# MAGNET CALCULUS II

## The Textbook

This book for this course is the second volume of Calculus: Dynamic Mathematics. This course, along with the previous course, Magnet Calculus I, comprise what is traditionally considered the undergraduate calculus course sequence in most colleges and universities (probably called “Calculus I, II, and III”).

The main feature of the book is that no idea is presented without some motivation for that idea, either through an example or an application. In other words, students discover the reasons why calculus describes what it does.

The begins with some of the remaining BC topics (vectors, polar, parametric equations) before moving into an introduction to linear algebra. Linear algebra gets a superficial treatment in most calculus books, but it is unique and interesting in its own right, and that is reflected in this book. The linear algebra chapter takes students from three-dimensional vectors to determinants to eigenvalues to orthogonal matrices.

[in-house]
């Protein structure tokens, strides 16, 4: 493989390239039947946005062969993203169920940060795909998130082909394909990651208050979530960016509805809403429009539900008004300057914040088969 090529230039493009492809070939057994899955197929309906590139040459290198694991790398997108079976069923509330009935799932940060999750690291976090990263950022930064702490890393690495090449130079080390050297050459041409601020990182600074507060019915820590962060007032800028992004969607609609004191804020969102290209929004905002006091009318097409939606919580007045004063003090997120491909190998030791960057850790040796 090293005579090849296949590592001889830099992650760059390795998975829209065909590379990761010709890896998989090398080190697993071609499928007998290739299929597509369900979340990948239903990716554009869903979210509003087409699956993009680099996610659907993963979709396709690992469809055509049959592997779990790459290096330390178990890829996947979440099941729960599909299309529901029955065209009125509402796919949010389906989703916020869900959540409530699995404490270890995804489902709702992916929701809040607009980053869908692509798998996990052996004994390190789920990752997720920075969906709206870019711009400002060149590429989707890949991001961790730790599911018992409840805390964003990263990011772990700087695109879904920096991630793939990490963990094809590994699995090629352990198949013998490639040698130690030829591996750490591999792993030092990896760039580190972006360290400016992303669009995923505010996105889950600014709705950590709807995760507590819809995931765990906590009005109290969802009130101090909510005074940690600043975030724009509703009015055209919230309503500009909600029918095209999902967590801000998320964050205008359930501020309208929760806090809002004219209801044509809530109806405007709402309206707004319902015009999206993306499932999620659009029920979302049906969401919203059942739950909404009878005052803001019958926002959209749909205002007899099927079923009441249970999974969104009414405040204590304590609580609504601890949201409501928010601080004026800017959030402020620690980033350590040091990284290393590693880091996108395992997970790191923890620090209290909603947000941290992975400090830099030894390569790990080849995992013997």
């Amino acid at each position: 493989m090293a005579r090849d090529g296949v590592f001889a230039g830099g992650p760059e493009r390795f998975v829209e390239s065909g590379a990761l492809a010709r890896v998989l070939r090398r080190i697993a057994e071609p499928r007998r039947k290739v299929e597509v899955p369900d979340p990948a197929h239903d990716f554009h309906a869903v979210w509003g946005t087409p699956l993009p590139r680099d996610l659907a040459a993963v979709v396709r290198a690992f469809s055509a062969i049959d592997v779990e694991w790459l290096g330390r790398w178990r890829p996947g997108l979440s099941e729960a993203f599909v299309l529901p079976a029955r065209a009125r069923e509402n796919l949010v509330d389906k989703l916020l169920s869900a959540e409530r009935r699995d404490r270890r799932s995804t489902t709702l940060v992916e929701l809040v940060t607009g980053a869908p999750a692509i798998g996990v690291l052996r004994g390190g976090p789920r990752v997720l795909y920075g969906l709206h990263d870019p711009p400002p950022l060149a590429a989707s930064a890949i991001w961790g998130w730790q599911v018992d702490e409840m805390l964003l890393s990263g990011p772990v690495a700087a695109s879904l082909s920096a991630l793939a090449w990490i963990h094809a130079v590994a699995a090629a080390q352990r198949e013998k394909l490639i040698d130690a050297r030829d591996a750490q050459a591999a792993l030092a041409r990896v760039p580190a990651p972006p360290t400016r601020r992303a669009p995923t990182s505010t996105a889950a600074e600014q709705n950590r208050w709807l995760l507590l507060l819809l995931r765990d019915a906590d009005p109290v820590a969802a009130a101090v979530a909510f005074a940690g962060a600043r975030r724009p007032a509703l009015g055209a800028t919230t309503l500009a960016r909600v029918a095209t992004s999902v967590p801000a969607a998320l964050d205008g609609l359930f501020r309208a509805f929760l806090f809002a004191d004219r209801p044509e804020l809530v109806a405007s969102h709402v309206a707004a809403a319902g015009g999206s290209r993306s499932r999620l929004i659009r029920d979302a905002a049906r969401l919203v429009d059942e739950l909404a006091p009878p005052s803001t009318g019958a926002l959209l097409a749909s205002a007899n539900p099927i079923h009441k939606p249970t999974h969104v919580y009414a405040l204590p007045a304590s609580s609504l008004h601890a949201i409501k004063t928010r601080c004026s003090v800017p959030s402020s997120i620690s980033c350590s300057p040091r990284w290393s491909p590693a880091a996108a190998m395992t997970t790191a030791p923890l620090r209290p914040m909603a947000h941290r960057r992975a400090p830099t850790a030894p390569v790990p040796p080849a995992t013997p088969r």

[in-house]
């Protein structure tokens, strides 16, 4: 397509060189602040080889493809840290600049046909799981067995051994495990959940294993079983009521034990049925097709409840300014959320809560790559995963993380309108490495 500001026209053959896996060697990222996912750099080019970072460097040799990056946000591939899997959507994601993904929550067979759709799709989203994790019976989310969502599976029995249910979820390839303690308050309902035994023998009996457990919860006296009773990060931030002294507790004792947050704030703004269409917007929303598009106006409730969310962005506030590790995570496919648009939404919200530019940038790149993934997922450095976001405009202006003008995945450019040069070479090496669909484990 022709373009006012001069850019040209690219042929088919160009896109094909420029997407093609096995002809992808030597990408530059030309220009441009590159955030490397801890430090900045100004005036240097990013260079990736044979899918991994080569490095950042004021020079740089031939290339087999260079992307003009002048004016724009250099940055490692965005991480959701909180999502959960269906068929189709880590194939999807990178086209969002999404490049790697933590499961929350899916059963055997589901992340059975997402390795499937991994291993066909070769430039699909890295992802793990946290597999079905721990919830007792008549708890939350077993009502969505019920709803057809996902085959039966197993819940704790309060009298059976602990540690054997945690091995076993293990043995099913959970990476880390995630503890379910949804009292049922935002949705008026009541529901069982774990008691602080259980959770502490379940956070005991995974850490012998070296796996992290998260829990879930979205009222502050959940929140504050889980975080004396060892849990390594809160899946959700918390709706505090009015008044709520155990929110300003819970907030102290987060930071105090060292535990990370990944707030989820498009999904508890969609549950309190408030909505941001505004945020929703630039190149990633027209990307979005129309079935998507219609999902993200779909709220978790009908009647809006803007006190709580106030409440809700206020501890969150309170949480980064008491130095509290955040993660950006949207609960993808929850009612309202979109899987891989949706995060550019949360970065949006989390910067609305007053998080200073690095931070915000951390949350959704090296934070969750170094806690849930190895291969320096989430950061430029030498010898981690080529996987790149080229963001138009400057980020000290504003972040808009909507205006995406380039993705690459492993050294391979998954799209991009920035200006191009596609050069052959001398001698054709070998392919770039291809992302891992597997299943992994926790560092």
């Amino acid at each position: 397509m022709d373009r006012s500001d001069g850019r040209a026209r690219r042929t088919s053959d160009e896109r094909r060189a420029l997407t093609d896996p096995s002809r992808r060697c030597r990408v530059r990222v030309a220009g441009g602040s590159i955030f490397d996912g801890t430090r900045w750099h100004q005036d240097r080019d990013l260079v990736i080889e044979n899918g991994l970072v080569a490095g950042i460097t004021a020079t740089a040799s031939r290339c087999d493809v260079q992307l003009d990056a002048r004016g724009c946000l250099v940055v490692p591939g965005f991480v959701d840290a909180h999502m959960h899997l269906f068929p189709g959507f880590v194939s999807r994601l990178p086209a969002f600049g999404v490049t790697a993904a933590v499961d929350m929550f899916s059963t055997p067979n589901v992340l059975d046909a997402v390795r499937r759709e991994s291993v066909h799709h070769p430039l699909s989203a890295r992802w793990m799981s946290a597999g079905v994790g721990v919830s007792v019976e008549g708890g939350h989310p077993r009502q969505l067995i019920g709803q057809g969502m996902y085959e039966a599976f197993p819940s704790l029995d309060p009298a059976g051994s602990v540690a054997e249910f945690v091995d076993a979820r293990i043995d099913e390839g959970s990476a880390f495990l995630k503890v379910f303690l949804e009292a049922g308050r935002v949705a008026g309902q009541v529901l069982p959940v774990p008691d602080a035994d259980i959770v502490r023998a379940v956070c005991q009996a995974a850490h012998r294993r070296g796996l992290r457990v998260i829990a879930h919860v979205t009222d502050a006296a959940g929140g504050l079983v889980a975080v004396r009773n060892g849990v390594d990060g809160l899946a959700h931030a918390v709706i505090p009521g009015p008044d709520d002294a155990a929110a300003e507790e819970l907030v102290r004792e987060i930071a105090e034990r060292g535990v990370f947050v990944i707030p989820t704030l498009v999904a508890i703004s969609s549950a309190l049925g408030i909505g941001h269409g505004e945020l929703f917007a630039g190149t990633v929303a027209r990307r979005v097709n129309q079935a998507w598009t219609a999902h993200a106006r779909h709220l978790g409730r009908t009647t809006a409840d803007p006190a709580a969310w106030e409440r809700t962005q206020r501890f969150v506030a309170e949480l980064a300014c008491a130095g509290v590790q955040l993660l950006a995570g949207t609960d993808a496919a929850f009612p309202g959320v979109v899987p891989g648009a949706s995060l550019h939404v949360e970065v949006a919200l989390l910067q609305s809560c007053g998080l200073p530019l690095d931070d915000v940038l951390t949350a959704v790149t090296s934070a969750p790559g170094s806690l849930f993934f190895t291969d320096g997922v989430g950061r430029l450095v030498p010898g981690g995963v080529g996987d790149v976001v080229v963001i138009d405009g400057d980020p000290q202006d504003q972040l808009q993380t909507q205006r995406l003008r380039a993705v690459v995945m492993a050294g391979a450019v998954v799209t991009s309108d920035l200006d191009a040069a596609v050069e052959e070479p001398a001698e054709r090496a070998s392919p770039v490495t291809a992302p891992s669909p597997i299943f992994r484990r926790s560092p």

The next two chapters comprise the traditional multivariable topics of partial differentiation, multiple integrals, line integrals, and surface integrals. Applications are introduced, as well as theory. The next chapter is on the convergence of infinite series, and the final chapter is a short chapter on techniques for solving differential equations.

The 2011-2012 school year was the first year of implementation for this course, although I taught Multivariable Calculus for four years prior.

## The Syllabus

The syllabus corresponds to chapters and section in the textbook.